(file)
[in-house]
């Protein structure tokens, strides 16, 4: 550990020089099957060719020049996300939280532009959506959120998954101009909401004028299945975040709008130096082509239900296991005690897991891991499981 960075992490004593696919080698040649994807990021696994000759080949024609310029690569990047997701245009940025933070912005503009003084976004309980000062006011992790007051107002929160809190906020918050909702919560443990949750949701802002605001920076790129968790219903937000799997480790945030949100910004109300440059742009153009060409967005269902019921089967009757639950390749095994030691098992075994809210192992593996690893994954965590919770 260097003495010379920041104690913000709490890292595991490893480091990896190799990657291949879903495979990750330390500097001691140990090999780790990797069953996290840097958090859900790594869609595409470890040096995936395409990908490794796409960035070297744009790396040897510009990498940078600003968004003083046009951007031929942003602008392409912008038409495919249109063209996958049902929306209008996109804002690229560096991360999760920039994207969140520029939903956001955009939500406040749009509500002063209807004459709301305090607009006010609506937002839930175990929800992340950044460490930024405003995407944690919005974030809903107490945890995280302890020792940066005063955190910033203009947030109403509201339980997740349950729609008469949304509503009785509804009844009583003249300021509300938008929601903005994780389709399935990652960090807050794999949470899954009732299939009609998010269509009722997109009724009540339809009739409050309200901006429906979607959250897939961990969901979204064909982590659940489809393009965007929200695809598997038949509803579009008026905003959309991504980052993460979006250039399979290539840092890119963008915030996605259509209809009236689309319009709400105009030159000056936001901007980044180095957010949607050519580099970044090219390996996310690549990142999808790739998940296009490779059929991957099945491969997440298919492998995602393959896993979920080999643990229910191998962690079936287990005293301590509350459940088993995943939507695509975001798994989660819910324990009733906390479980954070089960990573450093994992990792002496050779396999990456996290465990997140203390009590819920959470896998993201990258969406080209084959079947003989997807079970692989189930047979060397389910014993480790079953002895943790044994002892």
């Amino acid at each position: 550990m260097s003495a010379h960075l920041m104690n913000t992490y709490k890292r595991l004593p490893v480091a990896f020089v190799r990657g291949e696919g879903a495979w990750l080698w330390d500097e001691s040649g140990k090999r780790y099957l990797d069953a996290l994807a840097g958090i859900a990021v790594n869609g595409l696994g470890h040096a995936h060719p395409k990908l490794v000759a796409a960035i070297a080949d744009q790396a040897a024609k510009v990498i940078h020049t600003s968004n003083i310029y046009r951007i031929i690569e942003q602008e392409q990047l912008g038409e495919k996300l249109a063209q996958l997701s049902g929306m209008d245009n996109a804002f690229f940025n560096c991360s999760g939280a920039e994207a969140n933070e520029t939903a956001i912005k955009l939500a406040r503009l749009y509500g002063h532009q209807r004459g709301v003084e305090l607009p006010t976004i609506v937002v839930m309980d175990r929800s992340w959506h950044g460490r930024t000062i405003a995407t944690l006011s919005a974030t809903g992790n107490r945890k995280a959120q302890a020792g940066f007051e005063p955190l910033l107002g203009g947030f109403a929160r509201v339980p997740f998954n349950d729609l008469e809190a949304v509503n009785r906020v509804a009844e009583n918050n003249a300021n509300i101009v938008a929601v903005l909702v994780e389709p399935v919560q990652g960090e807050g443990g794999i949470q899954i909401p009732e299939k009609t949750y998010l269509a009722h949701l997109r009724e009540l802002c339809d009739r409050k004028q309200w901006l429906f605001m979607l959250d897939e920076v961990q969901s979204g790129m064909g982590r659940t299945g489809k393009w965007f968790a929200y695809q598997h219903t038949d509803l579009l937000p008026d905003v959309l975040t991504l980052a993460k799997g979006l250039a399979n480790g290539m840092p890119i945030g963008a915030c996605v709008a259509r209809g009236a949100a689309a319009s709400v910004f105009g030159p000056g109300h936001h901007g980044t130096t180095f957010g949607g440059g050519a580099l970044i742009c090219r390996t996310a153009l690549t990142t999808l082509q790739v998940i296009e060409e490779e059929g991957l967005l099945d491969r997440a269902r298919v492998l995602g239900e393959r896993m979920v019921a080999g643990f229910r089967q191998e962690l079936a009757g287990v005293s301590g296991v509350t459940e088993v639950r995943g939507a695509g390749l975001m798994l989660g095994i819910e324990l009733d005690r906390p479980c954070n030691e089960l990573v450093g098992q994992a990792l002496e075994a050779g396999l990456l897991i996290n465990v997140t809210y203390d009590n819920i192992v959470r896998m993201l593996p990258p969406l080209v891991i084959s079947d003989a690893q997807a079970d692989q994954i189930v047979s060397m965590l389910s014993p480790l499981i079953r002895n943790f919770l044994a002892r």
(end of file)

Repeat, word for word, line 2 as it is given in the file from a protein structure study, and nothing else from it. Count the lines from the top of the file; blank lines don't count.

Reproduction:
């Protein structure tokens, strides 16, 4: 550990020089099957060719020049996300939280532009959506959120998954101009909401004028299945975040709008130096082509239900296991005690897991891991499981 960075992490004593696919080698040649994807990021696994000759080949024609310029690569990047997701245009940025933070912005503009003084976004309980000062006011992790007051107002929160809190906020918050909702919560443990949750949701802002605001920076790129968790219903937000799997480790945030949100910004109300440059742009153009060409967005269902019921089967009757639950390749095994030691098992075994809210192992593996690893994954965590919770 260097003495010379920041104690913000709490890292595991490893480091990896190799990657291949879903495979990750330390500097001691140990090999780790990797069953996290840097958090859900790594869609595409470890040096995936395409990908490794796409960035070297744009790396040897510009990498940078600003968004003083046009951007031929942003602008392409912008038409495919249109063209996958049902929306209008996109804002690229560096991360999760920039994207969140520029939903956001955009939500406040749009509500002063209807004459709301305090607009006010609506937002839930175990929800992340950044460490930024405003995407944690919005974030809903107490945890995280302890020792940066005063955190910033203009947030109403509201339980997740349950729609008469949304509503009785509804009844009583003249300021509300938008929601903005994780389709399935990652960090807050794999949470899954009732299939009609998010269509009722997109009724009540339809009739409050309200901006429906979607959250897939961990969901979204064909982590659940489809393009965007929200695809598997038949509803579009008026905003959309991504980052993460979006250039399979290539840092890119963008915030996605259509209809009236689309319009709400105009030159000056936001901007980044180095957010949607050519580099970044090219390996996310690549990142999808790739998940296009490779059929991957099945491969997440298919492998995602393959896993979920080999643990229910191998962690079936287990005293301590509350459940088993995943939507695509975001798994989660819910324990009733906390479980954070089960990573450093994992990792002496050779396999990456996290465990997140203390009590819920959470896998993201990258969406080209084959079947003989997807079970692989189930047979060397389910014993480790079953002895943790044994002892």